Viacom and pals must learn that being on same page is first chapter in success story
EmptyCool to indifferent. That's the reception the Viacom-MGM-Lionsgate joint venture for a new premium cable network has gotten from many in the industry.
Entertainment folks are wondering whether cable and satellite TV providers will care to sign up another premium film channel. They also highlight that the venture doesn't yet have a name, a CEO or any details on its planned service.
The three studios might very well answer these questions over time, but that alone might not be enough. After all, the history of joint ventures in media and entertainment -- as in other fields -- is littered with failure. Recent management literature often cites the so-called Osborn study that showed that 60% of ventures failed to start or faded away within five years.
"Some ventures work, but there are a lot that don't, especially when you have very different companies and interests," says former Paramount executive Ken Suddleson, chairman of the entertainment and media group at Foley & Lardner in Los Angeles.
I hear him loud and clear after having tried to set up after-work drinks with two old friends for two weeks -- still without success.
In the broader Hollywood sphere, ITV Digital was one of those venture attempts -- from then U.K. broadcasters Granada and Carlton -- that failed amid continued losses and changing strategies. Music venture Sony BMG has struggled with management disagreements, regulatory challenges and calls for a breakup. A venture between Madonna's Maverick Recording and Warner Music Group led to litigation when ownership of WMG changed hands. And just last week, Pivot, a wireless venture between telecom giant Sprint Nextel and cable firms Comcast, Time Warner Cable, Cox and Advance/Newhouse, came to an end. Integrating the products of so many companies was apparently too complex.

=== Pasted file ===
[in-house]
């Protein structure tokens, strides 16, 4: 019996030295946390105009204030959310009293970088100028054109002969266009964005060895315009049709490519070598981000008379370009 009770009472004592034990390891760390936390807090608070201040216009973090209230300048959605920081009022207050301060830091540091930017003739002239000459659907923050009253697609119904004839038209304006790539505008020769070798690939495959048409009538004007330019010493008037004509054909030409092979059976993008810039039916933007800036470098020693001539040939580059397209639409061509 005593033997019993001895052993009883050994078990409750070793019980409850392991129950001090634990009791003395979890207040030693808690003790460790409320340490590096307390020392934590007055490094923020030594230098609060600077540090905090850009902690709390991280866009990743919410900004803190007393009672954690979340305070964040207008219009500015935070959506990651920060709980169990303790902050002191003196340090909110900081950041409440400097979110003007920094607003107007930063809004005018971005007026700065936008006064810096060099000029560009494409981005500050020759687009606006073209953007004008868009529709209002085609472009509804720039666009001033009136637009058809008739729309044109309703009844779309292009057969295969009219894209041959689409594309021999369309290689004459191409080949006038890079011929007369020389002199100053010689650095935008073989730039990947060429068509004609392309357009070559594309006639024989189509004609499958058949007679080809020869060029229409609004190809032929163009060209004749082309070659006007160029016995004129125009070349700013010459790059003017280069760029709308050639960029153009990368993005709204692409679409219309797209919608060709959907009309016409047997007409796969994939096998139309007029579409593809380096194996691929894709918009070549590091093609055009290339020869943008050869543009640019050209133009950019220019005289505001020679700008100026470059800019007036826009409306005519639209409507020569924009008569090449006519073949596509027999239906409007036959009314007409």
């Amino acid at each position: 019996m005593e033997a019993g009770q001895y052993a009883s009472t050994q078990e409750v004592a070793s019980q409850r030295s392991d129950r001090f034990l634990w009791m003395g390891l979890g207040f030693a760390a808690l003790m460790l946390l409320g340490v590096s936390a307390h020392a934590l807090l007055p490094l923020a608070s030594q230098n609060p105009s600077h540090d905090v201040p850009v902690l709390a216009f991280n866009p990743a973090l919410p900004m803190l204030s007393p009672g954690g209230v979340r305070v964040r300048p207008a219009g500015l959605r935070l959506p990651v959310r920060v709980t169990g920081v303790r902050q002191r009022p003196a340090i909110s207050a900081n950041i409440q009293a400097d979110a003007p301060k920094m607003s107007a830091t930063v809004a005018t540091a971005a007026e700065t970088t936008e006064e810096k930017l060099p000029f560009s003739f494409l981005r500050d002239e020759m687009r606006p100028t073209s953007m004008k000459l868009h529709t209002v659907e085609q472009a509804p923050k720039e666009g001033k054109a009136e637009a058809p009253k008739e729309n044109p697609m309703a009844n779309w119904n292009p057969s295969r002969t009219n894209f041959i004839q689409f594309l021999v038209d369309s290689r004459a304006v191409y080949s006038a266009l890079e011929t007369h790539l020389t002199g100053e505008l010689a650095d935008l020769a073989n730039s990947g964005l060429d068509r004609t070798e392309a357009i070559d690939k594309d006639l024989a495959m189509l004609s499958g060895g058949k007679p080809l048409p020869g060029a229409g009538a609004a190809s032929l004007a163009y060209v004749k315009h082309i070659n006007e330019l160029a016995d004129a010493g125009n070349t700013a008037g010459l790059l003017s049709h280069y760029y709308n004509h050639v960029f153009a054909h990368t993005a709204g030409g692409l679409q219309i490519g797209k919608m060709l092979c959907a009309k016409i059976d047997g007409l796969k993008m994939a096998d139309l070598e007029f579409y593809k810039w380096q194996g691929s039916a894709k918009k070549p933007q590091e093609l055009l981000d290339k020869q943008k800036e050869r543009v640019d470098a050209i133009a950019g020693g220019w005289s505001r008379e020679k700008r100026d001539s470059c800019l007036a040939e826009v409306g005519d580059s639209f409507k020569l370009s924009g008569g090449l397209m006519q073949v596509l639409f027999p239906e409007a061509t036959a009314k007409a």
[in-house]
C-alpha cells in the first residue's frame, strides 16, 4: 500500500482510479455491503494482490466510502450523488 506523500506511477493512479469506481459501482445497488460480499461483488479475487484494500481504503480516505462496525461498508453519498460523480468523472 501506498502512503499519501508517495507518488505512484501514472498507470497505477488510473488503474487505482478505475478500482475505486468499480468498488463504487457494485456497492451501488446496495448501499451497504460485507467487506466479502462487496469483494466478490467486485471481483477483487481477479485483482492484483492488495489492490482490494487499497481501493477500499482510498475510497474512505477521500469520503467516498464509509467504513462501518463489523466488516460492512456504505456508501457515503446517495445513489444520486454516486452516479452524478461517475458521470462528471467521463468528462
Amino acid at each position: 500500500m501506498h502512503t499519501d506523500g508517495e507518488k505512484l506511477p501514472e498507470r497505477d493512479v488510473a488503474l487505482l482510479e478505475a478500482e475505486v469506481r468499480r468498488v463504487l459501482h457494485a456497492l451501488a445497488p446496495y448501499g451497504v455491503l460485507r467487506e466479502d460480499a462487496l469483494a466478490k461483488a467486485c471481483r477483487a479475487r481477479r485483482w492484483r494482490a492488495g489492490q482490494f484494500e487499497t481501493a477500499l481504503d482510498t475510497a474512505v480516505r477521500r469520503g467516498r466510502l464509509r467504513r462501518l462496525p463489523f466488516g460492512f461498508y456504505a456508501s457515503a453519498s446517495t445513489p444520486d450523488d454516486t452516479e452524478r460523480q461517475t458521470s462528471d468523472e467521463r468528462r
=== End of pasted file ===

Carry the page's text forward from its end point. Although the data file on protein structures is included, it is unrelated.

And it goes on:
Basic clashes of personal and business culture also can be reasons for failure, says business performance expert Pamela Harper, president of Business Advancement. "Often, these issues are overlooked or underestimated in the heat of dealmaking," she says. "This leads to persistent problems once executives begin developing the strategy."
To be sure, there are examples of media ventures that have worked, especially in the cable networks space.
"Comedy Central worked well but got better once Viacom took over control" from Time Warner, Sanford Bernstein analyst Michael Nathanson says. He also cites ESPN, Lifetime and A&E as success stories.
Although that might sound encouraging to the folks behind the Viacom-MGM-Lionsgate deal, those ventures were launched at a time when distributors were much more open to adding channels to their content offerings. And the most successful unions in the industry seem to be those that aren't real joint efforts with equal levels of management control but rather clearly dominated by one company, as is the case with ESPN, which Disney controls.
Viacom and its partners haven't disclosed their respective stakes, but Viacom is understood to be the lead investor.
Expect the three studios to combat the negative early reactions to their venture by pushing hard for distribution deals, naming their CEO and communicating their plans more in the coming months. But behind the scenes, their management teams better spend a lot of time making sure their interests and visions are truly aligned. Otherwise, it will go down in the Hollywood history books as yet another failed marriage.
Georg Szalai can be reached at georg.szalai@THR.com.